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No. 2001-700





Argued: November 6, 2002

Opinion Issued: February 28, 2003

Philip T. McLaughlin, attorney general (Stephen D. Fuller, senior assistant attorney general, on the brief and orally), for the State.

David M. Rothstein, deputy chief appellate defender, of Concord, by brief and orally, for the defendant.


Nadeau, J. The defendant, Henri Paul Tallard, Jr., appeals the Superior Court’s (Smith, J.) denial of his motion to vacate, modify or amend his sentence on the ground that it is unconstitutional under the rule announced in Apprendi v. New Jersey, 530 U.S. 466 (2000). We affirm.

The following facts are supported by the record. After a jury trial in July 1996, the defendant was convicted of, among other things, assault by a prisoner. See RSA 642:9 (1996) (amended 2000). He was sentenced to an extended term of ten to thirty years on the assault charge pursuant to RSA 651:6, I(h) (1996) (amended 1998), which authorizes an extended sentence if the court finds that the defendant knowingly committed the assault "where he knows the victim was, at the time of the commission of the [assault], a law enforcement officer acting in the line of duty." The defendant appealed the sentence, contending that a county correctional officer is not a law enforcement officer under RSA 651:6, I(h). We affirmed. See State v. Tallard, 143 N.H. 228 (1998).

In June 2001, the defendant filed in superior court a motion to vacate, modify or amend his sentence. He relied upon Apprendi, which held that "[o]ther than the fact of a prior conviction, any fact that increases the penalty for a crime beyond the prescribed statutory maximum must be submitted to a jury, and proved beyond a reasonable doubt." Apprendi, 530 U.S. at 490. The defendant argued that his sentence violated the Apprendi rule because the State failed to allege in the indictment and prove to the jury the factual predicate for his enhanced sentence; namely, that the defendant knew the assault victim was a law enforcement officer acting in the line of duty. The defendant’s substantive argument has been approved by this court in State v. Ouellette, 145 N.H. 489, 491 (2000), in which we indicated that under Apprendi, "the sentencing enhancement factor – that the defendant knew that the victim was a law enforcement officer acting in the line of duty – is an element of the charged offense[]" that must be charged in the indictment and proved to the jury beyond a reasonable doubt.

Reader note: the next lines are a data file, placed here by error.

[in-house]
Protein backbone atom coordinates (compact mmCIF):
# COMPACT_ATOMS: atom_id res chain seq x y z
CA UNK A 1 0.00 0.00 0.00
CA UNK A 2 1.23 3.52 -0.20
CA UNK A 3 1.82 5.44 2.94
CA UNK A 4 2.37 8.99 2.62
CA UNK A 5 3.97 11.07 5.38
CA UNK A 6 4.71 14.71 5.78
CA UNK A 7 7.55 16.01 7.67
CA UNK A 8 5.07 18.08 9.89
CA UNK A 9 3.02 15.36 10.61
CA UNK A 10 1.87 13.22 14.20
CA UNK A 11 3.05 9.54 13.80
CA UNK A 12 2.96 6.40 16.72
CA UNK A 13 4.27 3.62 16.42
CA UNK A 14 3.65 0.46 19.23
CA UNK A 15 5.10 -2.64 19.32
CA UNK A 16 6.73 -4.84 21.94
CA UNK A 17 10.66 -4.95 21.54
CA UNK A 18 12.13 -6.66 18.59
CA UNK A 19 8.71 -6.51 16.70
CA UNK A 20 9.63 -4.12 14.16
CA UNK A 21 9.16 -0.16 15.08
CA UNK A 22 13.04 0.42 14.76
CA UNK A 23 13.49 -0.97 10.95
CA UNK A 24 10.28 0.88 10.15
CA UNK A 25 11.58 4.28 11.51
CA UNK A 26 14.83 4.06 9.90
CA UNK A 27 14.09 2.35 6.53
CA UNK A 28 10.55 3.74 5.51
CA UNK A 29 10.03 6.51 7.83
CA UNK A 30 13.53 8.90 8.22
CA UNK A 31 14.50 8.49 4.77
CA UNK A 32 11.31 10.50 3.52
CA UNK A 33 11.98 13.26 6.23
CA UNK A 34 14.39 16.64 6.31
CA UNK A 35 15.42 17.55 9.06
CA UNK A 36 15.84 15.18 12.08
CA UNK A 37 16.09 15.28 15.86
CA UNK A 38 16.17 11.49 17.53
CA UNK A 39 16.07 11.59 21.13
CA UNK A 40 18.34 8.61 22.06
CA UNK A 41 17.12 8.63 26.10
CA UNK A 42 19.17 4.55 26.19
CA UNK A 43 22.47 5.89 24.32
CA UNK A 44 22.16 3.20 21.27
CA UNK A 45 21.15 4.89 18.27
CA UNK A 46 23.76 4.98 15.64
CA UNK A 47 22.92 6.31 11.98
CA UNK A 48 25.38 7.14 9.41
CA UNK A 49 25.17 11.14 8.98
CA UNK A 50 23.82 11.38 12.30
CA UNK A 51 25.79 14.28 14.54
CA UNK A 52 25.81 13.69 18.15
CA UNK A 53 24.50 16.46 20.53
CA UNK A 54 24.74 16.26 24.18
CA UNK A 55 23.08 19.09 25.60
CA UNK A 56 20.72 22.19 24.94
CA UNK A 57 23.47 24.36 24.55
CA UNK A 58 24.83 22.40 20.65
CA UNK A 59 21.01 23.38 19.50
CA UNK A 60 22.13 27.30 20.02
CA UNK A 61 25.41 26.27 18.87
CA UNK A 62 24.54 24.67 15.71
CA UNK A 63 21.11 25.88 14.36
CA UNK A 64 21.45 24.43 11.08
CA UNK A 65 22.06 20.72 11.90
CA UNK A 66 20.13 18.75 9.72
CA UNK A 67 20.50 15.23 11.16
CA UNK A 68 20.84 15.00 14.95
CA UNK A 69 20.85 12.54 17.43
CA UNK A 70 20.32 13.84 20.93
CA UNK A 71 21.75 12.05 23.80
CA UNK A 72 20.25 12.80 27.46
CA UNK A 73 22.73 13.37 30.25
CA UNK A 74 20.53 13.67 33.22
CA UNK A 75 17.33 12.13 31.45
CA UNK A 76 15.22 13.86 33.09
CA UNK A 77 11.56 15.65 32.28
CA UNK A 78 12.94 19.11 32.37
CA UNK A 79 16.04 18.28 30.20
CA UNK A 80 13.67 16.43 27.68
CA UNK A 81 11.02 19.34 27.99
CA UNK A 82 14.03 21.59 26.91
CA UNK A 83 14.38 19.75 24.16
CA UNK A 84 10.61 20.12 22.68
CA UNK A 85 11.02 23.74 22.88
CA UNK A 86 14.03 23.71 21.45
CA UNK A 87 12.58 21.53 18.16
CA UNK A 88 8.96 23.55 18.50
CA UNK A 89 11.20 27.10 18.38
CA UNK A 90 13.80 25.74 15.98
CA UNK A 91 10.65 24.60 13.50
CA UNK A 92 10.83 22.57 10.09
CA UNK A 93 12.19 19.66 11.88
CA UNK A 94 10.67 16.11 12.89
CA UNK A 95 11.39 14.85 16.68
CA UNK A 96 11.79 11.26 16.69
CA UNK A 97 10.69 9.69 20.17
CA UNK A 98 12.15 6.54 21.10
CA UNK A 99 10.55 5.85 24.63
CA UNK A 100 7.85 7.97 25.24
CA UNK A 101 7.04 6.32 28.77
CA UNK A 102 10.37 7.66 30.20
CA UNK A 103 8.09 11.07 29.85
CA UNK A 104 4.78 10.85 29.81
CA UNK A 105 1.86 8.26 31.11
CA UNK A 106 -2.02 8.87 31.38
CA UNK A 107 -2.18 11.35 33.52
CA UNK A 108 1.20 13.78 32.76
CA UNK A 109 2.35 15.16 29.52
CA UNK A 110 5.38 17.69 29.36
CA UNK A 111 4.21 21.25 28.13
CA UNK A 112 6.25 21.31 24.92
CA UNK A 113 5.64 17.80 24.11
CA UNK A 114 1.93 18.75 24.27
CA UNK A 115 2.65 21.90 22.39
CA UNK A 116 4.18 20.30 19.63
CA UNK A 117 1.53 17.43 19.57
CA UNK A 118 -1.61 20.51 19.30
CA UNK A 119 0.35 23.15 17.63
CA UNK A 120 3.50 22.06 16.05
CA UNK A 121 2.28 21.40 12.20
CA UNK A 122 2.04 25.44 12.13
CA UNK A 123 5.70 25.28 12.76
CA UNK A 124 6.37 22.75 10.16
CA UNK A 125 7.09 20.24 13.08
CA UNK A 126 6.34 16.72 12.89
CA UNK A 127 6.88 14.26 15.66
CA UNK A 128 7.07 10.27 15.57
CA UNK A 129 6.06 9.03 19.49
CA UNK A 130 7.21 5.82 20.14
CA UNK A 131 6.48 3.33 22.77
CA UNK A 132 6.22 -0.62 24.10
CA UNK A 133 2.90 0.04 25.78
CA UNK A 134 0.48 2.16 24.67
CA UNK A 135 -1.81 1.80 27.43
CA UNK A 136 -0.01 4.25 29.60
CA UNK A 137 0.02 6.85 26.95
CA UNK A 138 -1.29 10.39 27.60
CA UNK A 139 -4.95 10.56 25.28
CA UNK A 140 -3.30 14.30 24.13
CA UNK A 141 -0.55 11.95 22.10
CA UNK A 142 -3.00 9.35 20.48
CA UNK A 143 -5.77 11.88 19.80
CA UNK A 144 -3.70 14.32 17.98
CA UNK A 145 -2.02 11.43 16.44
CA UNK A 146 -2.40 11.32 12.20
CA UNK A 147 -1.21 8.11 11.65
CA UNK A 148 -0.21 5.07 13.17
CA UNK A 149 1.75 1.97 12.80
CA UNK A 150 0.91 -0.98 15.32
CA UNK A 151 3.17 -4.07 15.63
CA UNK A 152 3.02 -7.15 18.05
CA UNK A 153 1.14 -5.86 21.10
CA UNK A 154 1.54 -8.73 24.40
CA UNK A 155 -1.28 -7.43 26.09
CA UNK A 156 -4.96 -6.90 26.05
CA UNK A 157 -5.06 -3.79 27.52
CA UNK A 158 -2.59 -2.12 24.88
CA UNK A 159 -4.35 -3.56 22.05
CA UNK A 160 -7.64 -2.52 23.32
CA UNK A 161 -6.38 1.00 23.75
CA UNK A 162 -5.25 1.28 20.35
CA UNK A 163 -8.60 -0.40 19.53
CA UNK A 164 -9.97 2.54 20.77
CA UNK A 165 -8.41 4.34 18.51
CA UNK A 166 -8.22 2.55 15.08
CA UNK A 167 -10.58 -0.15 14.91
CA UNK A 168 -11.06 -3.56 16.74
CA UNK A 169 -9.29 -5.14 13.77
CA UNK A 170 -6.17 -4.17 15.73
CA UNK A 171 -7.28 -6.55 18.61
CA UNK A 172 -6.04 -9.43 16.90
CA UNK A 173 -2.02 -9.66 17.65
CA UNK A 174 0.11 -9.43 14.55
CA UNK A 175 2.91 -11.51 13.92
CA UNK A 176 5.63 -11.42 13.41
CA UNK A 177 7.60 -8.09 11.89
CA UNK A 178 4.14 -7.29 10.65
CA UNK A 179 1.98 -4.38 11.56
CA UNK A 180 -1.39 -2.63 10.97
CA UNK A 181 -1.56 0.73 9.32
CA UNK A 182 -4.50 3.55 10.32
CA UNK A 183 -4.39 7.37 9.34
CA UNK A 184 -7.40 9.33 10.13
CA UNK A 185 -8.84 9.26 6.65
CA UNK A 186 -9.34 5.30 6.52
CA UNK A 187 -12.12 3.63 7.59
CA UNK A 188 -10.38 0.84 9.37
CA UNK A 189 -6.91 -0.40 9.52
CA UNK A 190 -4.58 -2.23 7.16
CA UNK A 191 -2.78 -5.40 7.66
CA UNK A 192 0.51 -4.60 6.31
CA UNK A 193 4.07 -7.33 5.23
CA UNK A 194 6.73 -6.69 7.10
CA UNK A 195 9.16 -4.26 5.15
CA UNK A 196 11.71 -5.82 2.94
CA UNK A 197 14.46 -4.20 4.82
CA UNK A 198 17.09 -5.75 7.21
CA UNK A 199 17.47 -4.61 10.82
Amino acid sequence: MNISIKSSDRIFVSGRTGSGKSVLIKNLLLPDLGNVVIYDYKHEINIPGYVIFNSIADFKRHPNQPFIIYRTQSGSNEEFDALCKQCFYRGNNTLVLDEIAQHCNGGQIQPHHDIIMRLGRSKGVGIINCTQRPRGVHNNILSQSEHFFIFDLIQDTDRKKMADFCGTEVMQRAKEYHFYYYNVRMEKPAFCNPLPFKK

The trial court denied the defendant’s motion. The court noted that the defendant’s case became final more than a year before the Supreme Court issued the Apprendi decision. It then found that the Supreme Court’s decision in Teague v. Lane, 489 U.S. 288, 300 (1989), in which a plurality of the Court sought to "clarify how the question of retroactivity [of new constitutional rules of criminal procedure] should be resolved for cases on collateral review," prevented it from applying Apprendi retroactively to the defendant’s case.

On appeal, the defendant contends that this court should not apply Teague, or at least should not apply it as strictly as the federal courts, because it sets forth a rule of federal habeas corpus law that is "driven by policy considerations that do not apply with equal force in this state, or under the circumstances of this appeal." We acknowledge that there is some confusion in the case law over the applicability of Teague in state courts. It has been said that "[s]tate courts hearing claims for collateral review . . . are free to set their own retroactivity rules independent of Teague." State v. Mohler, 694 N.E.2d 1129, 1132 (Ind. 1998). We believe, however, that the issue is more complicated.

On the one hand, state courts clearly can determine the retroactivity of their own decisions on state law issues. See, e.g., Meadows v. State, 849 S.W.2d 748, 754 (Tenn. 1993). On the other hand, the retroactivity of federal law pronouncements appears to be subject to federal retroactivity rules. See id.